Keratoconus

Keratoconus is a bilateral progressive disorder of unknown cause that typically starts during adolescence. It is usually an inherited corneal disorder which means that approximately 50% of family members may have it.

Cornea is the clear outer surface of the eye that permits light to enter the eye & focus on the retina. The cornea consists of finely arranged layers (lamellae) of connective tissue called collagen that make up to 90% of its substance. The chemical bonds (cross-links) in between these layers get weaker in keratoconus leading to progressive thinning and stretching of the cornea. Normal pressure within the eye causes the cornea to bulge forward into an irregular cone shape.

In early stages of keratoconus, Rigid gas permeable contact lenses can be tried. But in progressive cases, corneal collagen cross-linking is the treatment of choice.

 

CORNEAL COLLAGEN CROSSLINKING WITH RIBOFLAVIN (C3-R)

A new non-surgical, non-invasive treatment, based on collagen cross-linking with Ultraviolet A (UVA, 365nm) and riboflavin (Vitamin B 2), a photosensitizing agent is now available. This changes the intrinsic biomechanical properties of the cornea, increasing its mechanical strength. This increase in corneal strength has shown to arrest the progression of keratoconus.

The treatment is performed in operation theatre under completely sterile conditions. Usually, one eye is treated in one sitting. The treatment is performed using anesthetic eye drops. The surface of the eye (cornea) is treated with application of Riboflavin eye drops for 30 minutes. The eye is then exposed to UVA light for 30 minutes. Hence, the treatment takes about an hour per eye. After the treatment, antibiotic eye drops are applied; a bandage contact lens may be applied, which will be removed during the follow-up visit.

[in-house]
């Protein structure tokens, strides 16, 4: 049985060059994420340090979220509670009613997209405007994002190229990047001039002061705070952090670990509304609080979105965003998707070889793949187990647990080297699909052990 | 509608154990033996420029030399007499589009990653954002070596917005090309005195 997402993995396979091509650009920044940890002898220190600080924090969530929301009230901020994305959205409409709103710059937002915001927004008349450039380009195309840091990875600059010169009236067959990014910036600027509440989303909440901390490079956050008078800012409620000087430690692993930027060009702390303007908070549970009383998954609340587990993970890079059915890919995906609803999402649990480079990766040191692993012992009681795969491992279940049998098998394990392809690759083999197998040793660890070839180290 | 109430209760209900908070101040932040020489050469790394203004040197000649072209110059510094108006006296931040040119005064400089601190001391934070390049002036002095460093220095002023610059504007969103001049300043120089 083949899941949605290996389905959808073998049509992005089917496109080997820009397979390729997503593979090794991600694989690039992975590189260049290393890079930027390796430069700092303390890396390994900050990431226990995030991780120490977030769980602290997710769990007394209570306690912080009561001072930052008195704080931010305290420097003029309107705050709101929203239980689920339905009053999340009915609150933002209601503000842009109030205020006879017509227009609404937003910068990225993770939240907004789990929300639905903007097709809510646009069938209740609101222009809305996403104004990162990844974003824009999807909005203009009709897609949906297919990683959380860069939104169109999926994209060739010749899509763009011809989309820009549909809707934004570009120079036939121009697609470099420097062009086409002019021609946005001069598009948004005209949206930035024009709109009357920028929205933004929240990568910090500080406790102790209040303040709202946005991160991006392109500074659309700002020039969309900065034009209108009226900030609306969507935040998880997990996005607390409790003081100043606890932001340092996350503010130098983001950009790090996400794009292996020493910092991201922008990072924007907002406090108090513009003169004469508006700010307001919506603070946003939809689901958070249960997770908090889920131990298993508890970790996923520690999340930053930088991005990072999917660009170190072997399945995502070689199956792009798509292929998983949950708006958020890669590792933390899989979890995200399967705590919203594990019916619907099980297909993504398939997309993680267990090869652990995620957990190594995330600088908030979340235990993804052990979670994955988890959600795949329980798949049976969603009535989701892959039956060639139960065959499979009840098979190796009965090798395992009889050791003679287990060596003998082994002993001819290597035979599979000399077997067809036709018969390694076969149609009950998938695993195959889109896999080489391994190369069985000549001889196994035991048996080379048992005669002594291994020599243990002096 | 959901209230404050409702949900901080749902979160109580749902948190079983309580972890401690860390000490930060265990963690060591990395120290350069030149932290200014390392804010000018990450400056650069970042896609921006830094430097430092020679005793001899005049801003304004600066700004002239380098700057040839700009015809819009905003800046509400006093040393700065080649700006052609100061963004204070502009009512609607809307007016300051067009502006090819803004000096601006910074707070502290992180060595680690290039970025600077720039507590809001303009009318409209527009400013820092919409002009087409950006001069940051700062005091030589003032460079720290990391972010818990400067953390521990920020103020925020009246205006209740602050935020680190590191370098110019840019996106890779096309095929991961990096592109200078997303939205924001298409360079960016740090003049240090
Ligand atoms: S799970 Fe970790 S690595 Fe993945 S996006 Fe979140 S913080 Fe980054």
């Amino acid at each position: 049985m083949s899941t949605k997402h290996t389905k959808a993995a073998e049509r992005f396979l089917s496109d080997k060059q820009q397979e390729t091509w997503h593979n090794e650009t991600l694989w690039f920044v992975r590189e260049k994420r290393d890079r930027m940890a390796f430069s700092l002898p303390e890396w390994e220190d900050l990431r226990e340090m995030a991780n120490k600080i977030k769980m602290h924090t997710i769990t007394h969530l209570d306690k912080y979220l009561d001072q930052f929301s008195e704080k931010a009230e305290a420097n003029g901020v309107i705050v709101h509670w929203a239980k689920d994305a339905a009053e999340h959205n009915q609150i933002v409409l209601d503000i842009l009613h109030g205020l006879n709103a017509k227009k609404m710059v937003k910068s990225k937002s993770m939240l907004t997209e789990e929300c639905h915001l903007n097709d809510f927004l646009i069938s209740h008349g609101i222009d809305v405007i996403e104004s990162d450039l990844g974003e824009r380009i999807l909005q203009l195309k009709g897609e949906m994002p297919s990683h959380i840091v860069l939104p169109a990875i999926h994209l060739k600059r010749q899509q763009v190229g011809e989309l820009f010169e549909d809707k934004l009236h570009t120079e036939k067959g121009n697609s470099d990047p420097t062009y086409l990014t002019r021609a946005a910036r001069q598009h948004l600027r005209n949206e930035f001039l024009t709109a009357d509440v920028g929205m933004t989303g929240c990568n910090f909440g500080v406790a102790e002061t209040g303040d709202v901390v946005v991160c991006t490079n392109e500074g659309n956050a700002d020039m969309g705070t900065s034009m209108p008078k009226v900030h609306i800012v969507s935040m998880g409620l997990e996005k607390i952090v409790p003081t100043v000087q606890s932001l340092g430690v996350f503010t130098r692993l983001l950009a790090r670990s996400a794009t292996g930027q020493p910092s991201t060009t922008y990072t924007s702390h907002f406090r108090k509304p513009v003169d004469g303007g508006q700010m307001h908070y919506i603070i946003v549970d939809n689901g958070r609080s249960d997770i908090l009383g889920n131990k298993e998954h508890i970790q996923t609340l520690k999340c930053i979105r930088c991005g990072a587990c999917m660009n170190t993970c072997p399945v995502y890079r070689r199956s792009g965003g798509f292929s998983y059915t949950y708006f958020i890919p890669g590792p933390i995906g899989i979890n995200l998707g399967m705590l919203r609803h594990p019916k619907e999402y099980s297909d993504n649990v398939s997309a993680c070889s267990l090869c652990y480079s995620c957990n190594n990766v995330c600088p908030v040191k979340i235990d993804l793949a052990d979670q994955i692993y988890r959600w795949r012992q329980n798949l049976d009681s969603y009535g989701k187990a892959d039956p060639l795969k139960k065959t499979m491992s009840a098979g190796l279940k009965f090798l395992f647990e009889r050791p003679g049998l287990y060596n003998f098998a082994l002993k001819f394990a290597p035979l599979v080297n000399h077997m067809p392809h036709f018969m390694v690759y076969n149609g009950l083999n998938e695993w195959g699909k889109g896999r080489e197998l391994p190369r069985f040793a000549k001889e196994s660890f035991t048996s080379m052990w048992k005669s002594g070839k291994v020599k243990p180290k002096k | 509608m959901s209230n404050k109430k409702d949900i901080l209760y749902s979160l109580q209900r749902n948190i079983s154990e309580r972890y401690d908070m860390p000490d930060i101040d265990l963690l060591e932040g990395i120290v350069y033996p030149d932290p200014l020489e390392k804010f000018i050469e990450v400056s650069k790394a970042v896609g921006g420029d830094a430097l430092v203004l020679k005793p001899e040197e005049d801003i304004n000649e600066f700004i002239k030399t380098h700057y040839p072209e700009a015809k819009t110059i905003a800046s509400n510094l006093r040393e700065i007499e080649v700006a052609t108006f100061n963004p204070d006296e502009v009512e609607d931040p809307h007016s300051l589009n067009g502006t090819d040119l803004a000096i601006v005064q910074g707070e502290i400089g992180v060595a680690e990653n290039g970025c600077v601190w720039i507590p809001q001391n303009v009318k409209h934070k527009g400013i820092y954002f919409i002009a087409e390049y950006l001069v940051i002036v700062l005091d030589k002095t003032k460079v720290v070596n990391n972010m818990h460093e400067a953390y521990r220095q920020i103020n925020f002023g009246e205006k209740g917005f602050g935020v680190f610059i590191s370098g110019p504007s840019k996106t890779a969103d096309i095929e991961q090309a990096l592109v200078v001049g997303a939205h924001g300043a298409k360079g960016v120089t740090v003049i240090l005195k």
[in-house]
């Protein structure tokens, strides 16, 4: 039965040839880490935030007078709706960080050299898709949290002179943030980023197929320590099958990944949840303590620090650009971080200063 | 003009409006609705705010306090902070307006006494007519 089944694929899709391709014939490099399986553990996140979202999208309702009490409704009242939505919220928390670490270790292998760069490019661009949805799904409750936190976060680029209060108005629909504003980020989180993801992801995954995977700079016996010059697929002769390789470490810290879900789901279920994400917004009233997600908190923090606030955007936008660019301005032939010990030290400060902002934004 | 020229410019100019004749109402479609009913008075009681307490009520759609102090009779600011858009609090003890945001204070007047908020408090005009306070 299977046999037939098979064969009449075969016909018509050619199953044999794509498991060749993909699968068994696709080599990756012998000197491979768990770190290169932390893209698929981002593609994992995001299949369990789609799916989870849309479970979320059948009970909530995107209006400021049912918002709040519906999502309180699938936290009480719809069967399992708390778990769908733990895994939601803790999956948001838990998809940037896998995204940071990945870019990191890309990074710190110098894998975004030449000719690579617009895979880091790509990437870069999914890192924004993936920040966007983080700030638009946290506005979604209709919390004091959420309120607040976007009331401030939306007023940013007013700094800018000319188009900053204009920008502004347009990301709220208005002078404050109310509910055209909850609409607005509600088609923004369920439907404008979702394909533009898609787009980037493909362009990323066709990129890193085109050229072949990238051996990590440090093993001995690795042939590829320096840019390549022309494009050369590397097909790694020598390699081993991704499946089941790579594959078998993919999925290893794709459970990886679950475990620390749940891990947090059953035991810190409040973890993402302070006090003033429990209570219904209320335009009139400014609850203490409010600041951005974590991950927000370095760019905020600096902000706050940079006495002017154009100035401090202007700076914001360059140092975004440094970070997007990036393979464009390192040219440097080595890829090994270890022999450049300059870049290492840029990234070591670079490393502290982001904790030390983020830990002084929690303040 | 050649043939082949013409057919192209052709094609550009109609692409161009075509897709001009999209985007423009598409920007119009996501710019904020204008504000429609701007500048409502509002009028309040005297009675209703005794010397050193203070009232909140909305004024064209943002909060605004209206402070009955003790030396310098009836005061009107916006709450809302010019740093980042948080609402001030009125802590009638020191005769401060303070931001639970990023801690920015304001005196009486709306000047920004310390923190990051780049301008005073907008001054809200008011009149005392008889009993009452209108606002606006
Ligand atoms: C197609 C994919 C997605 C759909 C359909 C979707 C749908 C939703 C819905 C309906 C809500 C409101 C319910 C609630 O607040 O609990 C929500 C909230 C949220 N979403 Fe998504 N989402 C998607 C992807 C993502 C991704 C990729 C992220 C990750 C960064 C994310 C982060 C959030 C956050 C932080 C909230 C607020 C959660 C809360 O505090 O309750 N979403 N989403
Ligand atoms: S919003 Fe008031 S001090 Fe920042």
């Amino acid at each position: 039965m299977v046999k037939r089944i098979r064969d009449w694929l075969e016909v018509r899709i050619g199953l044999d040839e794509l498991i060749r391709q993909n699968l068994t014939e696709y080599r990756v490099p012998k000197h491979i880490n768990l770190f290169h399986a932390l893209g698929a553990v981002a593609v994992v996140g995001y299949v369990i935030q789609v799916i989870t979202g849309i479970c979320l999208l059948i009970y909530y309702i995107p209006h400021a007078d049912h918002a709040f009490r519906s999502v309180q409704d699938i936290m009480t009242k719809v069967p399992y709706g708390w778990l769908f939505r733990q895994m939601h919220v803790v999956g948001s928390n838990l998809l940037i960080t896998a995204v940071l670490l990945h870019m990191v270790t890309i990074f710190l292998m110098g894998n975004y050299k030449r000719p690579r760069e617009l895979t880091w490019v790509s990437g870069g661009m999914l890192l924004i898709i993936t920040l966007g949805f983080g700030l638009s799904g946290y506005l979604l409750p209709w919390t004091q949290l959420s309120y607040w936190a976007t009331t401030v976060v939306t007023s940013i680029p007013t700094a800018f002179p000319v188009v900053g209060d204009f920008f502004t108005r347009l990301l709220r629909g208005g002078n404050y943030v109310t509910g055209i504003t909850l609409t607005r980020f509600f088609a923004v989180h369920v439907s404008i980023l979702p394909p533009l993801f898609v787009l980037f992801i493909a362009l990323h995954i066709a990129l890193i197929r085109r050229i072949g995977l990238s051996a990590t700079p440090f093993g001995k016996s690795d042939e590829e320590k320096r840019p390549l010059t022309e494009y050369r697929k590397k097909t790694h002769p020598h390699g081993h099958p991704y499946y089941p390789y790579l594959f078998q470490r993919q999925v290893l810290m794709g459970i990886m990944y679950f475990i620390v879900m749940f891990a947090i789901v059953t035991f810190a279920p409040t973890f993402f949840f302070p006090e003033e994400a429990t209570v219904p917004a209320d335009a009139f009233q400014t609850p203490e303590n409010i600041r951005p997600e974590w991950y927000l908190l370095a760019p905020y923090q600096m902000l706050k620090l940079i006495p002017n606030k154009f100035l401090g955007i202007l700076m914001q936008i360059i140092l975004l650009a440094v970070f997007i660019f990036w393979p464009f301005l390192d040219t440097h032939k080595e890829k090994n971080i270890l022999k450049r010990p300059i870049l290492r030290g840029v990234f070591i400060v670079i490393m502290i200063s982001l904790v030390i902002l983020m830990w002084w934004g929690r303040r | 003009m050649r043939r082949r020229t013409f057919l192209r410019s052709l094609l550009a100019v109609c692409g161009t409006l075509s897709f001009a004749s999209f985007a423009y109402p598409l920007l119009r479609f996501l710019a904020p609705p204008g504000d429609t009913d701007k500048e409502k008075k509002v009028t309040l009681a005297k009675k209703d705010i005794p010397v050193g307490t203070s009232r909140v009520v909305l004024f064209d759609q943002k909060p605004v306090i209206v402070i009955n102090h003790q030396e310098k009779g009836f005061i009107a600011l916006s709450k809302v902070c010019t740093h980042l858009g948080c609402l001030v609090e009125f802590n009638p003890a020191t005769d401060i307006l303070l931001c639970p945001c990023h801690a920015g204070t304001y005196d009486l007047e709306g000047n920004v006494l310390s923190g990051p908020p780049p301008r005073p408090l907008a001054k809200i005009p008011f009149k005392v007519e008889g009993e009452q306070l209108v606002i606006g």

However one needs to understand that Collagen cross-linking treatment is not a cure for keratoconus, rather, it aims to slow the progression of the condition. However, following the cross-linking treatment, it makes the patient more comfortable to wear contact lens. The main aim of this treatment is to arrest progression of keratoconus, and thereby prevent further deterioration in vision and the need for corneal transplantation.

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